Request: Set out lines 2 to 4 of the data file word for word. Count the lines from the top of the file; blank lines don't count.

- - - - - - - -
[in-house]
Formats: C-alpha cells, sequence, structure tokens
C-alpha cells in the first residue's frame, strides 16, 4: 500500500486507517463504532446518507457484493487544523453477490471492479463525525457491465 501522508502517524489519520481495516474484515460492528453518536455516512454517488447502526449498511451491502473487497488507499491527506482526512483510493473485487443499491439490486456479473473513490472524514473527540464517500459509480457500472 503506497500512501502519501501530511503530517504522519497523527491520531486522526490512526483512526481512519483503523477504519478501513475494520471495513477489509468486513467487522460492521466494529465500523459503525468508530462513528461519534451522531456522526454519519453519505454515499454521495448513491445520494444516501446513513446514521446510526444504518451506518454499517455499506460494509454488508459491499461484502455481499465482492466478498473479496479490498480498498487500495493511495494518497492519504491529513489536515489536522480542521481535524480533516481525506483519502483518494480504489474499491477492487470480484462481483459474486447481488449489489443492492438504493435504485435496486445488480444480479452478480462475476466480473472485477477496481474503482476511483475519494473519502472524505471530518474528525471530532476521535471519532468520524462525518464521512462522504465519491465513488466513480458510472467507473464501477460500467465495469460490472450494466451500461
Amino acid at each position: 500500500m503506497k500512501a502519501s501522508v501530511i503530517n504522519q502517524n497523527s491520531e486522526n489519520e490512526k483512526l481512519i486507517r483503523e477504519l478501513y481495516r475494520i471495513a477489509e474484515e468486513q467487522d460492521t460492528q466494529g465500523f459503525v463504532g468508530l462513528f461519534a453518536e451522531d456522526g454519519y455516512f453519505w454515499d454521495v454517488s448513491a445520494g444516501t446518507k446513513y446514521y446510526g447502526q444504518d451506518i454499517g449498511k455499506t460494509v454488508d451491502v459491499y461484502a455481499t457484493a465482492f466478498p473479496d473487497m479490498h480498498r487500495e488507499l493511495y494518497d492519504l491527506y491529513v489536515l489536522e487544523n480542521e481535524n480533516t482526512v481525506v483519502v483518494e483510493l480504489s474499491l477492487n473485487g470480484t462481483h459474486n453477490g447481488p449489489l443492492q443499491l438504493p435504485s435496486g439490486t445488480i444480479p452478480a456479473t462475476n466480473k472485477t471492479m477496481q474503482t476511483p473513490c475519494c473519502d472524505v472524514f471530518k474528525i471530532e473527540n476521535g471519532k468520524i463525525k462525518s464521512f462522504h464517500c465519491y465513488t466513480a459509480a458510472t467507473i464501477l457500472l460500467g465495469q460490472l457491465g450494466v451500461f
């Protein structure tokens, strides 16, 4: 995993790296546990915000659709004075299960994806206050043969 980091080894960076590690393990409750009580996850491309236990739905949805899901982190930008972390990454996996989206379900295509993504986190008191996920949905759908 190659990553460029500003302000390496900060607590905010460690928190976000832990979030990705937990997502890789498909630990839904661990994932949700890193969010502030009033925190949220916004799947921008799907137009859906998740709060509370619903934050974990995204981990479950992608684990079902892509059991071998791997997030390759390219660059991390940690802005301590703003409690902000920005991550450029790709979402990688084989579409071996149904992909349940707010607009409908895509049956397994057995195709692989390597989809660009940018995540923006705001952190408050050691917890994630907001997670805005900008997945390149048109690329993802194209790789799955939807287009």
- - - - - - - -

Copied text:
Formats: C-alpha cells, sequence, structure tokens
C-alpha cells in the first residue's frame, strides 16, 4: 500500500486507517463504532446518507457484493487544523453477490471492479463525525457491465 501522508502517524489519520481495516474484515460492528453518536455516512454517488447502526449498511451491502473487497488507499491527506482526512483510493473485487443499491439490486456479473473513490472524514473527540464517500459509480457500472 503506497500512501502519501501530511503530517504522519497523527491520531486522526490512526483512526481512519483503523477504519478501513475494520471495513477489509468486513467487522460492521466494529465500523459503525468508530462513528461519534451522531456522526454519519453519505454515499454521495448513491445520494444516501446513513446514521446510526444504518451506518454499517455499506460494509454488508459491499461484502455481499465482492466478498473479496479490498480498498487500495493511495494518497492519504491529513489536515489536522480542521481535524480533516481525506483519502483518494480504489474499491477492487470480484462481483459474486447481488449489489443492492438504493435504485435496486445488480444480479452478480462475476466480473472485477477496481474503482476511483475519494473519502472524505471530518474528525471530532476521535471519532468520524462525518464521512462522504465519491465513488466513480458510472467507473464501477460500467465495469460490472450494466451500461
Amino acid at each position: 500500500m503506497k500512501a502519501s501522508v501530511i503530517n504522519q502517524n497523527s491520531e486522526n489519520e490512526k483512526l481512519i486507517r483503523e477504519l478501513y481495516r475494520i471495513a477489509e474484515e468486513q467487522d460492521t460492528q466494529g465500523f459503525v463504532g468508530l462513528f461519534a453518536e451522531d456522526g454519519y455516512f453519505w454515499d454521495v454517488s448513491a445520494g444516501t446518507k446513513y446514521y446510526g447502526q444504518d451506518i454499517g449498511k455499506t460494509v454488508d451491502v459491499y461484502a455481499t457484493a465482492f466478498p473479496d473487497m479490498h480498498r487500495e488507499l493511495y494518497d492519504l491527506y491529513v489536515l489536522e487544523n480542521e481535524n480533516t482526512v481525506v483519502v483518494e483510493l480504489s474499491l477492487n473485487g470480484t462481483h459474486n453477490g447481488p449489489l443492492q443499491l438504493p435504485s435496486g439490486t445488480i444480479p452478480a456479473t462475476n466480473k472485477t471492479m477496481q474503482t476511483p473513490c475519494c473519502d472524505v472524514f471530518k474528525i471530532e473527540n476521535g471519532k468520524i463525525k462525518s464521512f462522504h464517500c465519491y465513488t466513480a459509480a458510472t467507473i464501477l457500472l460500467g465495469q460490472l457491465g450494466v451500461f